Page: 107

View: 4543

A Bengali poet living in Scotland, Bashabi Fraser creatively spans the different worlds she inhabits, celebrating the contrasts of the two countries whilst also finding commonality. The poems focus on clear themes and issues - displacement, removal, belonging, identity and war.

Into the Blue Wavelengths

Love Poems and Elegies

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Author: Roderick Watson

Publisher: Luath Press Ltd

ISBN: N.A

Category: Poetry

Page: 84

View: 8857

Roderick Watson is a poet of introspection and retrospection. In the rich distillation of his language, the images of a remembered picnic, a Tuscan encounter, an out-of-date postcard, a holiday cottage -all these assume an iconic intensity in the quiet deliberation of this verse. Roderick Watson is a poet who ponders rather than postures. Each one of these poems, in his accomplished Scots as well as in English, is a pleasure to read, to re-read and to remember. --Philip Hobsbaum

The quest for Charles Rennie Mackintosh

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Author: John Cairney

Publisher: Luath Press Limited

ISBN: N.A

Category: Biography & Autobiography

Page: 302

View: 9769

His design style is instantly recognisable, a rejuvenation of the established art nouveau movement. His buildings are both visually stunning and highly functional. His design for the world-famous Glasgow School of Arts new site received such acclaim that his name was given to its School of Architecture. Having left the architecture firm that brought him fame, and suffered the failure of two independent ventures in Glasgow and London, he gave up design and set off for the South of France, where he proved himself a prolific and gifted painter. This is the story of Charles Rennie Mackintosh, a unique and driving force in the establishment of modernism, famous in his own time, and the most prominent Scottish architect in history. Behind the celebrated works was an ordinary man with extraordinary passion. Afflicted with an explosive temper and a fondness for alcohol, Mackintosh aggravated men and attracted women, none more than his fellow artist, collaborator, muse and wife, Margaret Macdonald. Their enduring relationship remains one of the great love stories of art history.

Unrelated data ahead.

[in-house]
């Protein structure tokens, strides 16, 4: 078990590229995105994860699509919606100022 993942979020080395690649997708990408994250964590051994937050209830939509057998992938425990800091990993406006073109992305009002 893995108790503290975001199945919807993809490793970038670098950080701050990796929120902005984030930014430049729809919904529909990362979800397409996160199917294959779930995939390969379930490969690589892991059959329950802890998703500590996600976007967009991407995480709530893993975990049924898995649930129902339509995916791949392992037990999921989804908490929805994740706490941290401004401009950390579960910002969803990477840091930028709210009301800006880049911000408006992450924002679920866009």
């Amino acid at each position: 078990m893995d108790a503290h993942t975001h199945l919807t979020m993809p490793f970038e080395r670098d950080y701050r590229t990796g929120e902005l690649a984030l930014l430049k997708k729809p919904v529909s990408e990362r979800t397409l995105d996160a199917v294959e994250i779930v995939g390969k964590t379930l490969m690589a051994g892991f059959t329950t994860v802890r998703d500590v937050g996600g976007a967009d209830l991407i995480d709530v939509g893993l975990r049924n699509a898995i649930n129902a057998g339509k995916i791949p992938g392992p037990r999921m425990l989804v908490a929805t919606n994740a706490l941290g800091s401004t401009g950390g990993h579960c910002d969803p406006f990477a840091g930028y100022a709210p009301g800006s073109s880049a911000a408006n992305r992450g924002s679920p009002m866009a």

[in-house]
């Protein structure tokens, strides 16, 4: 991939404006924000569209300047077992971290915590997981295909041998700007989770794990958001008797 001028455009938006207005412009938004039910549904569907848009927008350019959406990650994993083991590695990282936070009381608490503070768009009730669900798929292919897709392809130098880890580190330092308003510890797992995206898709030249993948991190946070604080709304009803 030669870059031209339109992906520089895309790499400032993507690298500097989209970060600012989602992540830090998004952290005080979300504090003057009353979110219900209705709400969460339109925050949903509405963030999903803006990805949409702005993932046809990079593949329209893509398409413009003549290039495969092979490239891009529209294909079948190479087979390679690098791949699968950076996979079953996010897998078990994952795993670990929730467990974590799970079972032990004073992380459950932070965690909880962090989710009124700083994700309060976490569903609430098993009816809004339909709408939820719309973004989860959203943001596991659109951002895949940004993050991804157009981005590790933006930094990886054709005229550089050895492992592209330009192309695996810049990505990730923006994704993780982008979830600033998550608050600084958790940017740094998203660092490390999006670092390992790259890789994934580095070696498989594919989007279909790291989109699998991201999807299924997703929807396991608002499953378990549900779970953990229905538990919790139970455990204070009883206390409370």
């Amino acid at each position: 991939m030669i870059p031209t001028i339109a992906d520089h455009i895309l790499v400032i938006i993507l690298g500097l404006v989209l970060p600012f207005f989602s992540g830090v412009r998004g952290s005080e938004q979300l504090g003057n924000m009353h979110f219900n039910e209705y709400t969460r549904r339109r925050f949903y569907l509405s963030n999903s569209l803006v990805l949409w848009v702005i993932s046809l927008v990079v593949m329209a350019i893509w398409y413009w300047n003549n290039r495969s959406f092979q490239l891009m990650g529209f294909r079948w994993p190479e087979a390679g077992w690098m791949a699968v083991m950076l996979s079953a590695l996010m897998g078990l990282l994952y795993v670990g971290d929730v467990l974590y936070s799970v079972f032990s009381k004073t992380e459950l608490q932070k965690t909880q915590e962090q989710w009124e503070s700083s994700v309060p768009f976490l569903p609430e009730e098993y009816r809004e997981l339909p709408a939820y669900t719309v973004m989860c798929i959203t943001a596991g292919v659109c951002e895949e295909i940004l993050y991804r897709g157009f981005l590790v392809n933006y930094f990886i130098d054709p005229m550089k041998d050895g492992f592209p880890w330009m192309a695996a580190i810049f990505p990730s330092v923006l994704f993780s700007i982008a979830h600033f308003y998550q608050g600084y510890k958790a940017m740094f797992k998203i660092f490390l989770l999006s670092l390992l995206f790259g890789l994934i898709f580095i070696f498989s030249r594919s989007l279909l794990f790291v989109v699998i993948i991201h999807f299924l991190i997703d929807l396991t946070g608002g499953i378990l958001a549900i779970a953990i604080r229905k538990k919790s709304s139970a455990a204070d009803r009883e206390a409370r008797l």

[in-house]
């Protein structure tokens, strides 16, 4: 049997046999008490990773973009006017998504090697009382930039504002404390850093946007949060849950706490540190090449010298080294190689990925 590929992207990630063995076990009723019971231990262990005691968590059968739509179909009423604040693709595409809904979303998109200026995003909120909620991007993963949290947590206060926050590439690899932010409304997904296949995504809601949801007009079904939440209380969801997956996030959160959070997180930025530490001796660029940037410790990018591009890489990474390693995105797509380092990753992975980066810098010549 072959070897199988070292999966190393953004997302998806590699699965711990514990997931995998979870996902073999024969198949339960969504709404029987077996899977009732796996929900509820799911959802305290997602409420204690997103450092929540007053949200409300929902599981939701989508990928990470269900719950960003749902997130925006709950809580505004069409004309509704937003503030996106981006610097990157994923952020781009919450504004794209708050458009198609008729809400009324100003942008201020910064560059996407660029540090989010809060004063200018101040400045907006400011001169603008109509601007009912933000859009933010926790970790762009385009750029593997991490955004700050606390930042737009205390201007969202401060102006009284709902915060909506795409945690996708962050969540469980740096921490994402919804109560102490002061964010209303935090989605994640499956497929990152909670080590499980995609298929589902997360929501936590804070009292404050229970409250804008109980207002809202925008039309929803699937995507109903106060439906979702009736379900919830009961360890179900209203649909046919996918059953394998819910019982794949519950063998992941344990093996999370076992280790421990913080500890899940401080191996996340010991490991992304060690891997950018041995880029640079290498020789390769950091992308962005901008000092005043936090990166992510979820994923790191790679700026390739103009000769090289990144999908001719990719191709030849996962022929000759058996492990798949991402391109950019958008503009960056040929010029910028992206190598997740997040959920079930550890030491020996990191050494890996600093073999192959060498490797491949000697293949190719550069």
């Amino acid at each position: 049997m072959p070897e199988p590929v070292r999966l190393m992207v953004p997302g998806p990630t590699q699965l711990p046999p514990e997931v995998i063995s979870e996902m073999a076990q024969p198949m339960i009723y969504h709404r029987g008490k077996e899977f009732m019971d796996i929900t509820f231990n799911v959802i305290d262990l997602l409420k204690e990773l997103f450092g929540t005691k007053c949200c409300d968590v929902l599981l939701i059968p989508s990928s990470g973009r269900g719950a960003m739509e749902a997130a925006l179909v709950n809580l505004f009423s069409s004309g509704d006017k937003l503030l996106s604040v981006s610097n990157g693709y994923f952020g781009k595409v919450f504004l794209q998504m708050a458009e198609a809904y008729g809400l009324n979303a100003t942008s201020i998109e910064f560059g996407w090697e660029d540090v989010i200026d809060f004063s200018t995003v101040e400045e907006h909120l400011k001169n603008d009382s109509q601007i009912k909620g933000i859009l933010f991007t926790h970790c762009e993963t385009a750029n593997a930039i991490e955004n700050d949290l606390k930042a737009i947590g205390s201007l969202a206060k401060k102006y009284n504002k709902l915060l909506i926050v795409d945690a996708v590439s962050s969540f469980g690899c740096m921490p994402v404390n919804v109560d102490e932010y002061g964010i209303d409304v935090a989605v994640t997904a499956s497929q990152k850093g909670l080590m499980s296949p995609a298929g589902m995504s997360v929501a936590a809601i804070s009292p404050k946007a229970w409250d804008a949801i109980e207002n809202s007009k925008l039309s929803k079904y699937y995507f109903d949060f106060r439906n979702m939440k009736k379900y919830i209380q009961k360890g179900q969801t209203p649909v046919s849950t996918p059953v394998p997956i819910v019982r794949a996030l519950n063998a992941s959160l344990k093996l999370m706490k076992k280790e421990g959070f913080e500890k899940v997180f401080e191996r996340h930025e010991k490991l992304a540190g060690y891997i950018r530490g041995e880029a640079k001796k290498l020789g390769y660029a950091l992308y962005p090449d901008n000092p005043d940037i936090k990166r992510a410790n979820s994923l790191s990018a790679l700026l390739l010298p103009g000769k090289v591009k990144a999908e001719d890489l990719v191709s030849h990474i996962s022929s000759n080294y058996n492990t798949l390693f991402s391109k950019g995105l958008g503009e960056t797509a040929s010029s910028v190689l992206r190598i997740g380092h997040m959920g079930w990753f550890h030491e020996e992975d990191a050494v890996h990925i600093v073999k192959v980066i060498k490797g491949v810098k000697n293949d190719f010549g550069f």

Napiers history of herbal healing, ancient, and modern

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Author: Tom Atkinson

Publisher: Luath Press Limited

ISBN: N.A

Category: Health & Fitness

Page: 272

View: 7249

- A concise history of herbal healing in the UK, and the world around, from ancient times to present day. - An account of Napiers Herbalists of Edinburgh, the famous herbalist clinic.

A Long Stride Shortens the Road

Poems of Scotland

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Author: Donald Smith

Publisher: Luath Press Ltd

ISBN: N.A

Category: Poetry

Page: 125

View: 2657

Ranging from a celebration of the Holyrood parliament to a dialogue between Jamie Saxt and a skull, from a proposed national anthem to an autobiographical journey through pre-history, this book traverses a Scotland that is irrevocably independent of spirit, yet universal in outlook.

Forthcoming Books

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Author: Rose Arny

Publisher: N.A

ISBN: N.A

Category: American literature

Page: N.A

View: 5410

Memoirs Of A Cold War Son

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Author: Post, Jr. Gaines

Publisher: University of Iowa Press

ISBN: 1587293048

Category: Biography & Autobiography

Page: 248

View: 930

In 1951 Gaines Post was a gangly, bespectacled, introspective teenager preparing to spend a year in Paris with his professorial father and older brother; his mother, who suffered from extreme depression, had been absent from the family for some time. Ten years later, now less gangly but no less introspective, he was finishing a two-year stint in the army in West Germany and heading toward Oxford on a Rhodes scholarship, having narrowly escaped combat in the Berlin crisis of 1961. His quietly intense coming-of-age story is both self-revealing and reflective of an entire generation of young men who came to adulthood before the Cuban Missile Crisis and the Vietnam War. Post's experiences in high school in Madison, Wisconsin, and Paris, his Camus-influenced undergraduate years at Cornell University, and his army service in Germany are set very effectively against the events of the Cold War. McCarthyism and American crackdowns on dissidents, American foreign and military policy in Western Europe in the nuclear age, French and German life and culture, crises in Paris and Berlin that nearly bring the West to war and the Post family to dissolution—these are the larger scenes and subjects of his self-disclosure as a contemplative, conflicted "Cold War agnostic." His intelligent, talented mother and her fragile health hover over Post's narrative, informing his hesitant relationships with women and his acutely questioning sense of self-worth. His story is strongly academic and historical as well as political and military; his perceptions and judgments lean toward no ideological extreme but remain true to the heroic ideals of his boyhood during the Second World War.